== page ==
Ad blocker interference detected!
Wikia is a free-to-use site that makes money from advertising. We have a modified experience for viewers using ad blockers
Wikia is not accessible if you’ve made further modifications. Remove the custom ad blocker rule(s) and the page will load as expected.
As part of a political protest against proposed mandatory Internet filtering in Australia, Electronic Frontiers Australia created a campaign in May 2010 called "It's Time to Tell Mum", which gave talking points for people to convince their mothers to oppose the filter. Some of the talking points assumed that mothers were (a) largely unacquainted with technology and (b) solely responsible for moral education and protection of their children. This made it a negative version of So simple, your mother could do it incidents.
- Portrayal of mothers as the last people one would expect to be interested in tech for its own sake: "Even mums want an internet connection that's faster, cheaper and more secure"
- Portrayal of mothers (as opposed to other parents and carers) as responsible for children: "If mums begin to rely on the filter to keep their children safe, rather than monitoring their children’s internet use themselves, children will actually be less safe than before the filter was in place."
The campaign also had a Twitter feed that played on mother stereotypes:
- "Well, it's Saturday. What's the topic of conversation while mum drives you to soccer?"
- "If you ring your mum to tell her now, it's probably not too late to lock in a roast."
- "I'm sure you've explained more complicated stuff to your mum before. How the DVD player works, what happened to that vase... #openinternet"
Vice-chair of the EFA board Geordie Guy posted a defence of the campaign that included arguments such as:
- "The contact target of the campaign isn’t mums, it’s their kids. I was stoked when we started filming with Akmal because his humour has always been particularly adept at dealing with sensitive topics."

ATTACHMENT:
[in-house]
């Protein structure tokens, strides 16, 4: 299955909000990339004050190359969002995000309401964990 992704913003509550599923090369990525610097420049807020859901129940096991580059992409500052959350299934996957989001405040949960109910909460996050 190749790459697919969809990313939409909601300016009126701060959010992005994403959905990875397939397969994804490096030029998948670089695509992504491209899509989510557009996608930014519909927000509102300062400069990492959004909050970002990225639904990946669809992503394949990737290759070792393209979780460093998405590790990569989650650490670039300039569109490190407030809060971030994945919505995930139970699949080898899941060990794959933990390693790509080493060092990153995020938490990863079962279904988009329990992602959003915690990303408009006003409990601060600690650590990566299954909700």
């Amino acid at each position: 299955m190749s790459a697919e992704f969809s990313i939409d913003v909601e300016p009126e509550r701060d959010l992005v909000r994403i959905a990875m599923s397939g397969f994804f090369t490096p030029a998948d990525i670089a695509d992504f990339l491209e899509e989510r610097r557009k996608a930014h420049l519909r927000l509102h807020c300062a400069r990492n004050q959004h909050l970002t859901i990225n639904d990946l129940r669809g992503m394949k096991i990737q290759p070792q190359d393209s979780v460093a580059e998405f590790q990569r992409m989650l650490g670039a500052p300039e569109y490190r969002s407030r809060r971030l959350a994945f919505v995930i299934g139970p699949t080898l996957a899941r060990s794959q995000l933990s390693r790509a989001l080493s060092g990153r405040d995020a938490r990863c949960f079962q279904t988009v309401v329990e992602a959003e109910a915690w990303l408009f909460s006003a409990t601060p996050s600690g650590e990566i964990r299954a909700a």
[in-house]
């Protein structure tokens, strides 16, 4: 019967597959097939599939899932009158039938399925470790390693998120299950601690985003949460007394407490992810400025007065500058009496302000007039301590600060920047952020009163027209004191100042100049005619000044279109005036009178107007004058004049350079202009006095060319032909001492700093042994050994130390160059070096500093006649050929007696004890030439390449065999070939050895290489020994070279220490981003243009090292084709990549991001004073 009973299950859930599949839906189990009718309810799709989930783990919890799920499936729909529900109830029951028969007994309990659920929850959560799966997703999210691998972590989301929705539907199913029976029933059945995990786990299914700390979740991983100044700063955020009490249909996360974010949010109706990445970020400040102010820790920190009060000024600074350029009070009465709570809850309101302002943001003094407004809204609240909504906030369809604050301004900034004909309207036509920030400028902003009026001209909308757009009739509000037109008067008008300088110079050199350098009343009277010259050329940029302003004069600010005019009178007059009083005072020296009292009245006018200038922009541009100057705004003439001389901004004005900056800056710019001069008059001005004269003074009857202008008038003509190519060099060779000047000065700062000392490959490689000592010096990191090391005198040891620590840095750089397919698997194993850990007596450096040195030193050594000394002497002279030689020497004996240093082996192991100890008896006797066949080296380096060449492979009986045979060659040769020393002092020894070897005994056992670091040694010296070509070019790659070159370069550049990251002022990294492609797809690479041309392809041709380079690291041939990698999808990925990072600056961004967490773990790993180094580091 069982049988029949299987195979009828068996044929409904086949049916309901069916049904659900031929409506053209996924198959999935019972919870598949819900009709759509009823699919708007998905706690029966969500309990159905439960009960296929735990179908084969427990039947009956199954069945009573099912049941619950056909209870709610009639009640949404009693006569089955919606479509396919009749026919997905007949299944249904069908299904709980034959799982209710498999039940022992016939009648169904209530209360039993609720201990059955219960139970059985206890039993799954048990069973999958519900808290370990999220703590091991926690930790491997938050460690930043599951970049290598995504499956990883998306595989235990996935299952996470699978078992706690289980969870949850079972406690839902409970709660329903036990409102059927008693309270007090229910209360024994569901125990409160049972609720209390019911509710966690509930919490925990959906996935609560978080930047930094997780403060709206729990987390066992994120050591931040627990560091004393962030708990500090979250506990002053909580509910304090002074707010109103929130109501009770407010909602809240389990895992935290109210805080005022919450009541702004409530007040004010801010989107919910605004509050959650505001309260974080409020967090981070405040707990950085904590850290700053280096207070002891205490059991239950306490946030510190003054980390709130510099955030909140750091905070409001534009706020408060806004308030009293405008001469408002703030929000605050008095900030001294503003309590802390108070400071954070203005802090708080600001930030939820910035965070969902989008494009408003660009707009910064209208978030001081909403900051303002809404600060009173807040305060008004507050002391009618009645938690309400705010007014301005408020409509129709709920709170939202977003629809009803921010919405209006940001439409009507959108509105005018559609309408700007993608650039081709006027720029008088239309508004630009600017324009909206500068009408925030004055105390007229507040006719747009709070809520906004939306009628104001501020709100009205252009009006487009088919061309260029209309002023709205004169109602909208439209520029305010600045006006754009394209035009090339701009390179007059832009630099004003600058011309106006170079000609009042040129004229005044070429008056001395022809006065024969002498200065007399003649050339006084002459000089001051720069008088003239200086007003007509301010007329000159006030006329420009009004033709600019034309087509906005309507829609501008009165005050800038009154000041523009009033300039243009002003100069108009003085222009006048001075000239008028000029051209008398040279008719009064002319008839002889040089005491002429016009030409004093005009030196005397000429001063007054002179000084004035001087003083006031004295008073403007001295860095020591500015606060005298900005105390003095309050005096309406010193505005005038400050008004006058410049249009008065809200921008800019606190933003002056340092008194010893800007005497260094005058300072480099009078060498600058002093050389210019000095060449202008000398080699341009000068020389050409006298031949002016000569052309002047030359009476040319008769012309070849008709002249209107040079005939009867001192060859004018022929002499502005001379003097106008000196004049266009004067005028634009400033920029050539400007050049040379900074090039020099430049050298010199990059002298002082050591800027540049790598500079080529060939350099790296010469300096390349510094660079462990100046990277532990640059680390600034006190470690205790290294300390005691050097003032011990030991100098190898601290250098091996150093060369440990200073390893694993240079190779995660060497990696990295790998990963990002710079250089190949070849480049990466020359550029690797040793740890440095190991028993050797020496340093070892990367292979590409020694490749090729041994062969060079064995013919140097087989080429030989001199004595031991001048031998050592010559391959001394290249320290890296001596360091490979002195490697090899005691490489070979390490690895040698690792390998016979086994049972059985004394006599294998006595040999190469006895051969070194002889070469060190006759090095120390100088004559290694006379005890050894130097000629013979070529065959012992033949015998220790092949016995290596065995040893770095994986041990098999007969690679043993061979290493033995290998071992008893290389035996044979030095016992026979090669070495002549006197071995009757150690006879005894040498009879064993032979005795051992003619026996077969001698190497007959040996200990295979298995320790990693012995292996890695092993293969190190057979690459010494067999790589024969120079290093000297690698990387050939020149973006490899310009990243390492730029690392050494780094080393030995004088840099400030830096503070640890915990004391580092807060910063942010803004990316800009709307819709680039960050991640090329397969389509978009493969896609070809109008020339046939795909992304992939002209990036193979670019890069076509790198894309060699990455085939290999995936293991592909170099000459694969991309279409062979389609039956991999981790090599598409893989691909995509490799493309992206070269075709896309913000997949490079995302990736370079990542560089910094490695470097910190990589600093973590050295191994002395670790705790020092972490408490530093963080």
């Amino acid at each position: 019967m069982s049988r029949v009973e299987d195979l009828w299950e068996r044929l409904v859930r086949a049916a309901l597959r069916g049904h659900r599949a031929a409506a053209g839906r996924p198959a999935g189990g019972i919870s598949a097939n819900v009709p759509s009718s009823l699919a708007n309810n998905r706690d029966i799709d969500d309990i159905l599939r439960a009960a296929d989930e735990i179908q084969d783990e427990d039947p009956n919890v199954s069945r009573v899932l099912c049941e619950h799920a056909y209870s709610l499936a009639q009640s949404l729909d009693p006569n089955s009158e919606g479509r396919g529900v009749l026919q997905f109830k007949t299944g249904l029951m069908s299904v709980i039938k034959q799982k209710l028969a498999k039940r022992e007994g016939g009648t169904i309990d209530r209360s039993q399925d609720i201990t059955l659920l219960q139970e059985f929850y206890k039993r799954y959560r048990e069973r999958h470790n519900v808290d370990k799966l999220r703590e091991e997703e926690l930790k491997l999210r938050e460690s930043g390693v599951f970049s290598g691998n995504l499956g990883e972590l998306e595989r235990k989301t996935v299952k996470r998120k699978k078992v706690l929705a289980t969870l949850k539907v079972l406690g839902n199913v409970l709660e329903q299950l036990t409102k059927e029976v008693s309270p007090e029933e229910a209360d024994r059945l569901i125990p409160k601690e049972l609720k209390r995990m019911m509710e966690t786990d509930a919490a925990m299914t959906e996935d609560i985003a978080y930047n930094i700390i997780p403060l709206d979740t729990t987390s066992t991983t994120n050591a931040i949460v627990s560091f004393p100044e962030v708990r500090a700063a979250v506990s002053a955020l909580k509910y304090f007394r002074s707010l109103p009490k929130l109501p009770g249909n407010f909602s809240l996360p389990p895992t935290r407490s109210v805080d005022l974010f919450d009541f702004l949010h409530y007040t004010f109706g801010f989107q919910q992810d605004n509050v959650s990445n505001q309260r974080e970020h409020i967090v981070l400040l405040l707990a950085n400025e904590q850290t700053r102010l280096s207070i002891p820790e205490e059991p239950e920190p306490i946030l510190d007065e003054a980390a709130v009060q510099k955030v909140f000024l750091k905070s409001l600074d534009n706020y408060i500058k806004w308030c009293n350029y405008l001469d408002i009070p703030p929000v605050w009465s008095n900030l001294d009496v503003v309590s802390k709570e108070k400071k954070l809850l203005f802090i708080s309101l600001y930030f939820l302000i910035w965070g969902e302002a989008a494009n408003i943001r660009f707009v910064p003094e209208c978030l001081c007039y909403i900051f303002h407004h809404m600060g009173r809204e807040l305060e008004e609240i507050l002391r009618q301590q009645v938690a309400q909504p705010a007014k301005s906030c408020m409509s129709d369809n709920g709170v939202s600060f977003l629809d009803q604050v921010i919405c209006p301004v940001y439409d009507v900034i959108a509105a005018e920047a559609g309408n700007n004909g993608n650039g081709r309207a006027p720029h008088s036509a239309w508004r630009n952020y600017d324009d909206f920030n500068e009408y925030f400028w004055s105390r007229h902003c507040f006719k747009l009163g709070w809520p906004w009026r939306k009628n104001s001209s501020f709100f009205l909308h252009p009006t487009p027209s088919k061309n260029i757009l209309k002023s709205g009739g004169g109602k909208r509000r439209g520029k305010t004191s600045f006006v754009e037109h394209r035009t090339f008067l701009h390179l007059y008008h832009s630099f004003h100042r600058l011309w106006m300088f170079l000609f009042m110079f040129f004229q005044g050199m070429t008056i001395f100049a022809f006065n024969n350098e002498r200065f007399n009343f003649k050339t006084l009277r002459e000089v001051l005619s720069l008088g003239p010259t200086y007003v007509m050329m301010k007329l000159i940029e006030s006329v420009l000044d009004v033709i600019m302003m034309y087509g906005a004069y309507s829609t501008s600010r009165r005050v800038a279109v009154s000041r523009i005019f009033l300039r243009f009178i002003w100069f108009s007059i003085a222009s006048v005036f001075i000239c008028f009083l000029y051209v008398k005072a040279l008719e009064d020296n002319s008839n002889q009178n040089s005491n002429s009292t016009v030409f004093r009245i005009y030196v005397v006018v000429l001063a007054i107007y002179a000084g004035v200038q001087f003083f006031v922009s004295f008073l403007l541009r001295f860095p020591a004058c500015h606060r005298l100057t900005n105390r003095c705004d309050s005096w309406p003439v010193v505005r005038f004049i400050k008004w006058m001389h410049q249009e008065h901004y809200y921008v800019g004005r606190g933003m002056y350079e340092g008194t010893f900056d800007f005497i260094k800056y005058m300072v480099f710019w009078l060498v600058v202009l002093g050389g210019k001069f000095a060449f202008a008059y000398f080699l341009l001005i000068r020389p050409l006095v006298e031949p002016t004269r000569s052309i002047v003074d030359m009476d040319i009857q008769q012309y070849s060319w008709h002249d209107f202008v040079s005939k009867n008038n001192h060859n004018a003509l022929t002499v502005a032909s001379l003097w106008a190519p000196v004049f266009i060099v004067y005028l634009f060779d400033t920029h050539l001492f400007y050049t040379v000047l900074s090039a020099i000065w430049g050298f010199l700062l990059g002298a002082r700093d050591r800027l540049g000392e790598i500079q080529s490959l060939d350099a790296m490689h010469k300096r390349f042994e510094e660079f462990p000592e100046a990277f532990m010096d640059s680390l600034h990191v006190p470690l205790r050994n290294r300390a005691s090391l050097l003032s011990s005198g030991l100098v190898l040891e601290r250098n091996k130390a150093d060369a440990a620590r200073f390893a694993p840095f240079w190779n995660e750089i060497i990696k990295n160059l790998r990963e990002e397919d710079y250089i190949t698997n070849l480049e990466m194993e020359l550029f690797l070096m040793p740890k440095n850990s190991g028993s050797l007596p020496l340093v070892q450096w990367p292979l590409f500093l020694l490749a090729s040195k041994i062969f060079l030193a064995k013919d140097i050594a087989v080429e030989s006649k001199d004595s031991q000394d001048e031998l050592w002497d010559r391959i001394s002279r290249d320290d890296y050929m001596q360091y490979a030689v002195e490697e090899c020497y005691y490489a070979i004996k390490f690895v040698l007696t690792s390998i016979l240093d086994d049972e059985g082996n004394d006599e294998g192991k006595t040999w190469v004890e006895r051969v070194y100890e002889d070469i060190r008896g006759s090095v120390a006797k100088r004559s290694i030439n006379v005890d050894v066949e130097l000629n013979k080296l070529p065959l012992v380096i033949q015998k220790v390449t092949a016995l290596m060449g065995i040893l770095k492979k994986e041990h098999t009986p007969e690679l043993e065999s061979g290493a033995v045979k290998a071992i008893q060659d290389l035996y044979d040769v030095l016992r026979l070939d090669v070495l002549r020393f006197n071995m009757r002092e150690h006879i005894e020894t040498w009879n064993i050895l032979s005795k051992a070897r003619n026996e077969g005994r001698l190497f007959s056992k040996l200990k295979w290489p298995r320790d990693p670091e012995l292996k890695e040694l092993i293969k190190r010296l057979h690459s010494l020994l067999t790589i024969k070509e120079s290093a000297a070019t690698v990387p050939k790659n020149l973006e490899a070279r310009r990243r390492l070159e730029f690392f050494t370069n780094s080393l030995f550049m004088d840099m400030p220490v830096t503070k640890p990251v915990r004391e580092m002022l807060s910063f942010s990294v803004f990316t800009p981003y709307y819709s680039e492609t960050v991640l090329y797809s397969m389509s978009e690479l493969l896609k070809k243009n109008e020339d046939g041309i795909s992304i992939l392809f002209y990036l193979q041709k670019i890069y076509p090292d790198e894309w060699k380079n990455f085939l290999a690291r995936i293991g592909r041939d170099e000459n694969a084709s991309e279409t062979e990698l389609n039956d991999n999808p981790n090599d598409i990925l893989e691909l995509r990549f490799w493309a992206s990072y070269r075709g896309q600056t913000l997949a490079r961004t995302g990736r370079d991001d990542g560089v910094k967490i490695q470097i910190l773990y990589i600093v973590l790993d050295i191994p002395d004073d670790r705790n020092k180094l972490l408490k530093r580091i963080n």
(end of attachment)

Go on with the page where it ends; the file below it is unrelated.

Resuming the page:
- "By focussing on mums, the campaign is just targeting a group with a very special sort of connection to their families – the type of connection that gives rise to phrases like 'maternal instinct' instead of 'paternal instinct' (even though fathers have instinctive connections to their children as well) and 'motherhood statements' instead of 'fatherhood statements' (even though fathers are as susceptible to loaded political platitudes as mothers are)."
Guy removed his blog entry some days later. Board member Dave C posted a more apologetic reaction to the criticism at Hoyden About Town.
Political and technical bloggers who were also mothers and who opposed the mandatory Internet filtering and had been active allies to the EFA were particularly annoyed by the campaign.
The EFA responded unapologetically to criticism in a post titled 'More Power To Mums' saying, "we aren't apologising for the campaign - we're happy with the way it turned out."
- So simple, even your mother will be opposed and The lamb roast roundup: Mums and censorship by Mary Gardiner
- Time to tell tech activists to stop the casual sexism
- Don't forget to tell mum that sexism is bullshit
- It’s time to tell Electronic Frontiers Australia to stick it
- Goodbye, Electronic Frontiers Australia: a comprehensive reply to defences of the campaign
Press coverage Edit
- EFA apologises for ’sexist’ anti-filter site, ZDNet Australia. (EFA explicitly denied the claim that they had apologised afterwards.)